Odometer Fraud on the Rise
A used car dealer in Colorado was recently charged with scamming customers by selling vehicles with altered odometer readings. Unfortunately, this type of conduct is becoming more and more common in the used car industry, a trend that is largely attributable to the increasing use of digital odometers, which are much easier to replace or roll back. In fact, the National Highway Traffic Safety Administration (NHTSA) estimates that as many as 450,000 vehicles are sold each year with false odometer readings, costing American consumers more than $1 billion annually.
Fortunately, it is possible for customers who were taken advantage of by auto dealers who unlawfully tampered with the odometers on their vehicles, to hold the at-fault parties accountable by filing a claim against them in court. However, doing so can be a complicated process. If you were recently sold a vehicle and later determined that your odometer had been tampered with, it is important to contact an experienced used car fraud attorney who will aggressively represent your interests, whether during settlement proceedings or in the courtroom.
What Qualifies as Odometer Fraud?
The NHTSA defines odometer fraud as disconnecting, altering, or resetting a vehicle’s odometer reading with the intent to change the number of miles indicated. Odometer tampering has become easier than ever, which is in large part due to the use of digital odometers on newer model vehicles. Odometer fraud is much more difficult to detect on digital odometers than on traditional odometers, as unlike their predecessors, the newer models do not have any moving parts. For this reason, it is especially important for buyers who are interested in purchasing a used car to obtain a detailed history report of the vehicle and have a mechanic inspect it before signing a contract.
Legal Odometer Alterations
Although rolling back an odometer with the purpose of defrauding consumers is unlawful, there are some situations where dealerships are permitted to replace an odometer, namely when it is malfunctioning. In these cases, dealers are required to place a sticker on the inside of the door with certain information, including:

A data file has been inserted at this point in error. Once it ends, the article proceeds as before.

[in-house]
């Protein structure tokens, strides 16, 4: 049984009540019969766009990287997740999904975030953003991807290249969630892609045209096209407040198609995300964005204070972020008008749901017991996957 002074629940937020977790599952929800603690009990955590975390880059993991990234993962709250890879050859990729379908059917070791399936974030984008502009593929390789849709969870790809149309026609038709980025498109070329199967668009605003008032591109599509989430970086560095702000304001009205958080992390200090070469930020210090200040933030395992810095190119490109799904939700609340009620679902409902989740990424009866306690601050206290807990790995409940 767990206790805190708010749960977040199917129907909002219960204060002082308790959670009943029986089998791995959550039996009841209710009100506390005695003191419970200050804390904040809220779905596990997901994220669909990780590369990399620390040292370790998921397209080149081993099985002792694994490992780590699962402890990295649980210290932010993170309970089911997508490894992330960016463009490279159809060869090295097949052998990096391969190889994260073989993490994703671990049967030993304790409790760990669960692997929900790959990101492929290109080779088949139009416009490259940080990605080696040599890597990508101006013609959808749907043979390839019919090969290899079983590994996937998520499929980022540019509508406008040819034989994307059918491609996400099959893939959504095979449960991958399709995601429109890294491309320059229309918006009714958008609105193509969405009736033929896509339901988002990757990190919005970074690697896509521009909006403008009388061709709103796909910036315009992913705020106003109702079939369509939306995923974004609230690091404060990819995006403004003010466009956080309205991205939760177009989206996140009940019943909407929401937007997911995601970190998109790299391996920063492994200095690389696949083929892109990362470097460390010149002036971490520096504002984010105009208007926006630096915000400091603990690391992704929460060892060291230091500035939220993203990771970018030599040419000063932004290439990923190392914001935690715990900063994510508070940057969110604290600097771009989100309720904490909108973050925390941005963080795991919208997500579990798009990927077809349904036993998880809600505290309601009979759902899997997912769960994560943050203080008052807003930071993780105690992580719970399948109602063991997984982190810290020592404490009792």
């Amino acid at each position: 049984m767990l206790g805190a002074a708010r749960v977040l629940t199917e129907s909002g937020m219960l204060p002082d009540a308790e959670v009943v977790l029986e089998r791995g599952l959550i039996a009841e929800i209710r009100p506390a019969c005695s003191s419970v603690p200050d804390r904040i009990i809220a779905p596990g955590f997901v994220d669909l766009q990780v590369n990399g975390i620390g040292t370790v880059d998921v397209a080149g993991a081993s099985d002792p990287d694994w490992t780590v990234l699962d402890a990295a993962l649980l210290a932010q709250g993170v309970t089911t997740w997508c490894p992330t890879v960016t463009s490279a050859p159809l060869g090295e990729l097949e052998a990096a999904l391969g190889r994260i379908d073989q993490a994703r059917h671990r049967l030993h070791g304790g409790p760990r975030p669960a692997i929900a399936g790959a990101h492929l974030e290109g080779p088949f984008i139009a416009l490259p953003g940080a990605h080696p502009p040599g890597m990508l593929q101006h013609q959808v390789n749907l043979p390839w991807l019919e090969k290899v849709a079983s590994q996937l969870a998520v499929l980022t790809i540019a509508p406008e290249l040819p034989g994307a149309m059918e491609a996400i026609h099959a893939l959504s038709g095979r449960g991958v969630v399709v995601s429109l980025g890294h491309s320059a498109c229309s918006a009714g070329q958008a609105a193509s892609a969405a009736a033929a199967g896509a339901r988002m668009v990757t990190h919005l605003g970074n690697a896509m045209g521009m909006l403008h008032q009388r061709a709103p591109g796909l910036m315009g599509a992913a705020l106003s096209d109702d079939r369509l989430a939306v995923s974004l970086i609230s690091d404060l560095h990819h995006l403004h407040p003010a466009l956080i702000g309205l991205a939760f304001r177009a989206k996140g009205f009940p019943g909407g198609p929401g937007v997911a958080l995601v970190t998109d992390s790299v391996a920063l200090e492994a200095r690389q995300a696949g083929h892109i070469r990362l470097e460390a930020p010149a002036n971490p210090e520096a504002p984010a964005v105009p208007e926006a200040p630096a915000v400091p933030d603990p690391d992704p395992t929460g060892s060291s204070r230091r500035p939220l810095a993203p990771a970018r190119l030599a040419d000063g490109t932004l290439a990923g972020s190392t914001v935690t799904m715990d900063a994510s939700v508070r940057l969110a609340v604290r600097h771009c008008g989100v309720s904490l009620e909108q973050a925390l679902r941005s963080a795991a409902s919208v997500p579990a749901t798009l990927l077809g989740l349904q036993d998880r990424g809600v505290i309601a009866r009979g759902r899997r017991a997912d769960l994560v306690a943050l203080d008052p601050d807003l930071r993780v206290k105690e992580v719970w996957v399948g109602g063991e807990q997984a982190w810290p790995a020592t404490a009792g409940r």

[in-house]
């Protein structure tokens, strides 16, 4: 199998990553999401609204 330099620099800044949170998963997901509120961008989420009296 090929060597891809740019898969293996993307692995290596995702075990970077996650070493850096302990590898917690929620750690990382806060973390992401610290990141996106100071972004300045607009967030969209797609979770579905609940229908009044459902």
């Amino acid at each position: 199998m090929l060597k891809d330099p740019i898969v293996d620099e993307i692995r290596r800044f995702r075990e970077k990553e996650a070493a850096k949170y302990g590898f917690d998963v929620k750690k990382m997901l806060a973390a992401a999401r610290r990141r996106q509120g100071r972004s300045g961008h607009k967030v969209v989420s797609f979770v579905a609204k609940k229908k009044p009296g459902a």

- The date of service; and
- The mileage on the original odometer at the time of service.
Similarly, federal law requires used car dealers to provide written disclosure on vehicle titles of the mileage registered on an odometer at the time of transfer. If, for some reason, the odometer reading is incorrect, dealerships must disclose this to the buyer and include the information on the title. The only time that dealers do not have to fulfill these requirements is when a car is ten years or older, in which case, the dealer will be exempt from the written disclosure rules. Otherwise, dealership can be held liable for their failure to comply with federal regulations.
Contact an Experienced Philadelphia Used Car Fraud Attorney
If you recently purchased a used car and later discovered that you had been misled regarding the number of miles on the vehicle, you could be eligible for damages. Please contact Philadelphia used car fraud attorney Louis S. Schwartz at CONSUMERLAWPA.com to learn more about your legal options. You can also schedule a free case evaluation with a member of our legal team by calling 215-790-1800 today.